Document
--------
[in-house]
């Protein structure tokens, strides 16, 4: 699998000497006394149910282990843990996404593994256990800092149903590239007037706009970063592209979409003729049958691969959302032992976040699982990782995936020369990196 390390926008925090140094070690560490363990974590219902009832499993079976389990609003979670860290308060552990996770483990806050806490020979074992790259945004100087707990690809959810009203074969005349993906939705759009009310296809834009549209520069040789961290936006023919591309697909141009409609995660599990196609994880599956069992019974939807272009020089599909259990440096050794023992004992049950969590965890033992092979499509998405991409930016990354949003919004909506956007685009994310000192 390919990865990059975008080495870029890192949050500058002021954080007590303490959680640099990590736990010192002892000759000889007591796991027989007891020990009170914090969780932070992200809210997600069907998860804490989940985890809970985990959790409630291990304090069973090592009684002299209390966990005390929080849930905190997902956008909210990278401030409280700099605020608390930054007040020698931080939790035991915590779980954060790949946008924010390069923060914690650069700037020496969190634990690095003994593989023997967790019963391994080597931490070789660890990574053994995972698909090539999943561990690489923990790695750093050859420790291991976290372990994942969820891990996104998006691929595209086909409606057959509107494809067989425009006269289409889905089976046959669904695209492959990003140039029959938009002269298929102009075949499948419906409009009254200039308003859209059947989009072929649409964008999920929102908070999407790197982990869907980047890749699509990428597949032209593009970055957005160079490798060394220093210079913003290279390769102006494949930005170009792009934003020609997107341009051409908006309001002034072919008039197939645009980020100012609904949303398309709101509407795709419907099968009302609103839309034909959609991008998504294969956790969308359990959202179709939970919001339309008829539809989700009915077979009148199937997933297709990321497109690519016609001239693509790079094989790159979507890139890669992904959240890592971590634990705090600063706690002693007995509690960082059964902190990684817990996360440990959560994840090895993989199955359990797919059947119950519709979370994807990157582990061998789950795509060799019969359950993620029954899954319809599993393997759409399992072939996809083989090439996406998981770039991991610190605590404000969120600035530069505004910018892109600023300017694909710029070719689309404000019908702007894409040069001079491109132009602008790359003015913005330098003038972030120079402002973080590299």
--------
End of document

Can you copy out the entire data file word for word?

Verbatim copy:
[in-house]
């Protein structure tokens, strides 16, 4: 699998000497006394149910282990843990996404593994256990800092149903590239007037706009970063592209979409003729049958691969959302032992976040699982990782995936020369990196 390390926008925090140094070690560490363990974590219902009832499993079976389990609003979670860290308060552990996770483990806050806490020979074992790259945004100087707990690809959810009203074969005349993906939705759009009310296809834009549209520069040789961290936006023919591309697909141009409609995660599990196609994880599956069992019974939807272009020089599909259990440096050794023992004992049950969590965890033992092979499509998405991409930016990354949003919004909506956007685009994310000192 390919990865990059975008080495870029890192949050500058002021954080007590303490959680640099990590736990010192002892000759000889007591796991027989007891020990009170914090969780932070992200809210997600069907998860804490989940985890809970985990959790409630291990304090069973090592009684002299209390966990005390929080849930905190997902956008909210990278401030409280700099605020608390930054007040020698931080939790035991915590779980954060790949946008924010390069923060914690650069700037020496969190634990690095003994593989023997967790019963391994080597931490070789660890990574053994995972698909090539999943561990690489923990790695750093050859420790291991976290372990994942969820891990996104998006691929595209086909409606057959509107494809067989425009006269289409889905089976046959669904695209492959990003140039029959938009002269298929102009075949499948419906409009009254200039308003859209059947989009072929649409964008999920929102908070999407790197982990869907980047890749699509990428597949032209593009970055957005160079490798060394220093210079913003290279390769102006494949930005170009792009934003020609997107341009051409908006309001002034072919008039197939645009980020100012609904949303398309709101509407795709419907099968009302609103839309034909959609991008998504294969956790969308359990959202179709939970919001339309008829539809989700009915077979009148199937997933297709990321497109690519016609001239693509790079094989790159979507890139890669992904959240890592971590634990705090600063706690002693007995509690960082059964902190990684817990996360440990959560994840090895993989199955359990797919059947119950519709979370994807990157582990061998789950795509060799019969359950993620029954899954319809599993393997759409399992072939996809083989090439996406998981770039991991610190605590404000969120600035530069505004910018892109600023300017694909710029070719689309404000019908702007894409040069001079491109132009602008790359003015913005330098003038972030120079402002973080590299």